Is American Science in Decline?

Overview

Alarmists argue that the United States urgently needs more and better-trained scientists to compete with the rest of the world. Their critics counter that, far from facing a shortage, we are producing a glut of young scientists with poor employment prospects. Both camps have issued reports in recent years that predict the looming decline of American science. Drawing on their extensive analysis of national data sets, Yu Xie and Alexandra Killewald have welcome news to share: ...

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Overview

Alarmists argue that the United States urgently needs more and better-trained scientists to compete with the rest of the world. Their critics counter that, far from facing a shortage, we are producing a glut of young scientists with poor employment prospects. Both camps have issued reports in recent years that predict the looming decline of American science. Drawing on their extensive analysis of national data sets, Yu Xie and Alexandra Killewald have welcome news to share: American science is in good health.

Is American Science in Decline? does reveal areas of concern, namely scientists’ low earnings, the increasing competition they face from Asia, and the declining number of doctorates who secure academic positions. But the authors argue that the values inherent in American culture make the country highly conducive to science for the foreseeable future. They do not see globalization as a threat but rather a potential benefit, since it promotes efficiency in science through knowledge-sharing. In an age when other countries are catching up, American science will inevitably become less dominant, even though it is not in decline relative to its own past. As technology continues to change the American economy, better-educated workers with a range of skills will be in demand. So as a matter of policy, the authors urge that science education not be detached from general education.

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Editorial Reviews

Nature
In the heated debate over the state of U.S. science, alarmists say there are too few young high-flyers; others, too many. Enter sociologists Yu Xie and Alexandra Killewald, whose nuanced view is backed up by able number-crunching. The United States, they found, is still a scientific superpower: the workforce has grown, and numbers of new graduates at all levels of higher education are rising. But the future is less certain: the number of US doctorate holders taking up academic posts is in decline and earnings are stagnant, for instance.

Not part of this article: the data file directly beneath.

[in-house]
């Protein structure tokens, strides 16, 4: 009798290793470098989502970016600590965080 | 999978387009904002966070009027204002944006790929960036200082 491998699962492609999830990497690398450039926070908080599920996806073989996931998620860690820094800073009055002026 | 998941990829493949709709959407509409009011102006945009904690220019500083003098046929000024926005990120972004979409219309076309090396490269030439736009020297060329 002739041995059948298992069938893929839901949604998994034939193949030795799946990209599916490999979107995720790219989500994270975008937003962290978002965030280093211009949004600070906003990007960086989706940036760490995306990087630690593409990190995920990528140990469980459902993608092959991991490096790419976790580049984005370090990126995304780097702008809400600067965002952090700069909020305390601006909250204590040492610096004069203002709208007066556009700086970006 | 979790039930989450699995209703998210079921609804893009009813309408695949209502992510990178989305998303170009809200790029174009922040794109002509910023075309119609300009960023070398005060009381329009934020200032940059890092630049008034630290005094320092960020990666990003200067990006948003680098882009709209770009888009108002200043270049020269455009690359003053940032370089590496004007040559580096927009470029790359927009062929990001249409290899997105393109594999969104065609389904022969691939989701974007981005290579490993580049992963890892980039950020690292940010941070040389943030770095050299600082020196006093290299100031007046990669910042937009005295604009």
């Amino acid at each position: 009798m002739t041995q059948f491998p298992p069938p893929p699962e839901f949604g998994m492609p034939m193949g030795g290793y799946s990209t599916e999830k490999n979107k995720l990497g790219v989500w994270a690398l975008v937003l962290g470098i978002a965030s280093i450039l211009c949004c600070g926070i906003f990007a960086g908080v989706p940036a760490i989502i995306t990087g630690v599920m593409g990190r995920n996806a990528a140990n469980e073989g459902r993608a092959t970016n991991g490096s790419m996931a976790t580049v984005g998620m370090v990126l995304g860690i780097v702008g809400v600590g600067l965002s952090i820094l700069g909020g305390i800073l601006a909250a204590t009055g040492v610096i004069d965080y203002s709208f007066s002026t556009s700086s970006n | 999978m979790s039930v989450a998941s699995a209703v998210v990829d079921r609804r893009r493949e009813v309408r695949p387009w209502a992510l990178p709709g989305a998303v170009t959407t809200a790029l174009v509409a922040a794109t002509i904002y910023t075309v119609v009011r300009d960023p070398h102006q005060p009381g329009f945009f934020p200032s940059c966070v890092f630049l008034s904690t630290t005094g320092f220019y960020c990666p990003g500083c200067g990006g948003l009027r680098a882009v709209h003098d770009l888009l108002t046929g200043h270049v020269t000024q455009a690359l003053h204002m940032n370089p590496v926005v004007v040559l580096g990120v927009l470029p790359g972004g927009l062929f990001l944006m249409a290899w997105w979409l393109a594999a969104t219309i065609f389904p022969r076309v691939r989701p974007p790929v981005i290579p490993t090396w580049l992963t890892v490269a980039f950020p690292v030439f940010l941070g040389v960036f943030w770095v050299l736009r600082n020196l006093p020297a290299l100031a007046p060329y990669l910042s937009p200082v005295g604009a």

Times Higher Education

Xie and Killewald take a forensic look at who does science in the U.S. today, where they work and why. Their approach is thorough and systematic, and draws together a variety of available data, as well as offering some fresh analysis. This is a short book...It is also a useful one, providing a welcome corrective to the wailing and gnashing of teeth that too often accompanies this debate.
— James Wilsdon

Michael Hout
A compelling book that rigorously answers all the parts of a deceptively simple question.
Robert M. Hauser
Opinion about the state of American science ranges from alarmist concerns that the enterprise is in imminent decline to the observation that there are many well-trained scientists with weak career prospects. Xie and Killewald bring a vast array of empirical evidence to bear on the issues. Their clear and concise analysis—and sometimes surprising findings—illuminate the strengths and weaknesses of the American scientific enterprise and, fortunately, lead to a nuanced, but essentially positive diagnosis of its health and prospects.
Times Higher Education - James Wilsdon
Xie and Killewald take a forensic look at who does science in the U.S. today, where they work and why. Their approach is thorough and systematic, and draws together a variety of available data, as well as offering some fresh analysis. This is a short book...It is also a useful one, providing a welcome corrective to the wailing and gnashing of teeth that too often accompanies this debate.
Nature
In the heated debate over the state of U.S. science, alarmists say there are too few young high-flyers; others, too many. Enter sociologists Yu Xie and Alexandra Killewald, whose nuanced view is backed up by able number-crunching. The United States, they found, is still a scientific superpower: the workforce has grown, and numbers of new graduates at all levels of higher education are rising. But the future is less certain: the number of US doctorate holders taking up academic posts is in decline and earnings are stagnant, for instance.
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Product Details

  • ISBN-13: 9780674052420
  • Publisher: Harvard University Press
  • Publication date: 6/11/2012
  • Pages: 240
  • Sales rank: 1,219,614
  • Product dimensions: 6.00 (w) x 9.30 (h) x 0.90 (d)

Meet the Author

Yu Xie is Otis Dudley Duncan Distinguished University Professor of Sociology, Statistics, and Public Policy at the University of Michigan.

Alexandra A. Killewald is Assistant Professor of Sociology at Harvard University.

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Table of Contents

Acknowledgments ix

Introduction 1

1 The Evolution of American Science 11

2 American Science and Globalization 27

3 Why Do People Become Scientists? 38

4 American Scientists: Who Are They? 48

5 Public Attitudes toward Science 64

6 Does Science Appeal to Students? 76

7 Attainment of Science Degrees 90

8 Finding Work in Science 115

Conclusion 129

Appendix A Census and American Community Survey Data 141

Appendix B NCES Survey Data 144

Appendix C NES, NSRCG, and IPEDS Data 149

Appendix D Detailed Statistical Tables 152

Notes 189

References 209

Index 227

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